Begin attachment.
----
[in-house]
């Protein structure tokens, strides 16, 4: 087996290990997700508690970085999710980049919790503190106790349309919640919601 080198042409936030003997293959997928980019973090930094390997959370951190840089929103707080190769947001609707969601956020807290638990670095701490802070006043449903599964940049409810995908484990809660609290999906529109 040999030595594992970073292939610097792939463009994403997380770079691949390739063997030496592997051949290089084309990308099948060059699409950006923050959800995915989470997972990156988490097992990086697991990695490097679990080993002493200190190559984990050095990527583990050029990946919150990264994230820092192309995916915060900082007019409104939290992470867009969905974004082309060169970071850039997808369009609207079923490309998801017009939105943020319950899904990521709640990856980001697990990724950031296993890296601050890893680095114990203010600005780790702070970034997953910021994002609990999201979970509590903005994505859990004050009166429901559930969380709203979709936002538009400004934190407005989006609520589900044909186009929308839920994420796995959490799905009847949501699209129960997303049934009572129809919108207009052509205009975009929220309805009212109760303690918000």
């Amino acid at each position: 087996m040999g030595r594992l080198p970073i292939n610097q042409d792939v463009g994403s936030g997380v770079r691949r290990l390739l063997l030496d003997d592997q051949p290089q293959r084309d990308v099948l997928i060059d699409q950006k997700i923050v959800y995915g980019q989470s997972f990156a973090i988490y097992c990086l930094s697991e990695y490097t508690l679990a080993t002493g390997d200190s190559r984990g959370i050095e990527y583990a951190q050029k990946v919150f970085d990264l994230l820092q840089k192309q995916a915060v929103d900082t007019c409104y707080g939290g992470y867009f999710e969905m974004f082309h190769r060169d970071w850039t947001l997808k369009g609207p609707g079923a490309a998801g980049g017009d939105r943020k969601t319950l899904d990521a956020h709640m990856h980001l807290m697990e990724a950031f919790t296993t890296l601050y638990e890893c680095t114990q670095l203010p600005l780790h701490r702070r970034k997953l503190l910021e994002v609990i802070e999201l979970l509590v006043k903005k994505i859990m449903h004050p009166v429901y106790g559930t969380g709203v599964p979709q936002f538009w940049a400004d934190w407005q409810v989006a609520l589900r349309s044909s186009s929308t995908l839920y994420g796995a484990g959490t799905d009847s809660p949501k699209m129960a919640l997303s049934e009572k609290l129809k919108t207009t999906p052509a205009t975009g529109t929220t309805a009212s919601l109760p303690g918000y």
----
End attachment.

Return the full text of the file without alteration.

[in-house]
């Protein structure tokens, strides 16, 4: 087996290990997700508690970085999710980049919790503190106790349309919640919601 080198042409936030003997293959997928980019973090930094390997959370951190840089929103707080190769947001609707969601956020807290638990670095701490802070006043449903599964940049409810995908484990809660609290999906529109 040999030595594992970073292939610097792939463009994403997380770079691949390739063997030496592997051949290089084309990308099948060059699409950006923050959800995915989470997972990156988490097992990086697991990695490097679990080993002493200190190559984990050095990527583990050029990946919150990264994230820092192309995916915060900082007019409104939290992470867009969905974004082309060169970071850039997808369009609207079923490309998801017009939105943020319950899904990521709640990856980001697990990724950031296993890296601050890893680095114990203010600005780790702070970034997953910021994002609990999201979970509590903005994505859990004050009166429901559930969380709203979709936002538009400004934190407005989006609520589900044909186009929308839920994420796995959490799905009847949501699209129960997303049934009572129809919108207009052509205009975009929220309805009212109760303690918000």
């Amino acid at each position: 087996m040999g030595r594992l080198p970073i292939n610097q042409d792939v463009g994403s936030g997380v770079r691949r290990l390739l063997l030496d003997d592997q051949p290089q293959r084309d990308v099948l997928i060059d699409q950006k997700i923050v959800y995915g980019q989470s997972f990156a973090i988490y097992c990086l930094s697991e990695y490097t508690l679990a080993t002493g390997d200190s190559r984990g959370i050095e990527y583990a951190q050029k990946v919150f970085d990264l994230l820092q840089k192309q995916a915060v929103d900082t007019c409104y707080g939290g992470y867009f999710e969905m974004f082309h190769r060169d970071w850039t947001l997808k369009g609207p609707g079923a490309a998801g980049g017009d939105r943020k969601t319950l899904d990521a956020h709640m990856h980001l807290m697990e990724a950031f919790t296993t890296l601050y638990e890893c680095t114990q670095l203010p600005l780790h701490r702070r970034k997953l503190l910021e994002v609990i802070e999201l979970l509590v006043k903005k994505i859990m449903h004050p009166v429901y106790g559930t969380g709203v599964p979709q936002f538009w940049a400004d934190w407005q409810v989006a609520l589900r349309s044909s186009s929308t995908l839920y994420g796995a484990g959490t799905d009847s809660p949501k699209m129960a919640l997303s049934e009572k609290l129809k919108t207009t999906p052509a205009t975009g529109t929220t309805a009212s919601l109760p303690g918000y």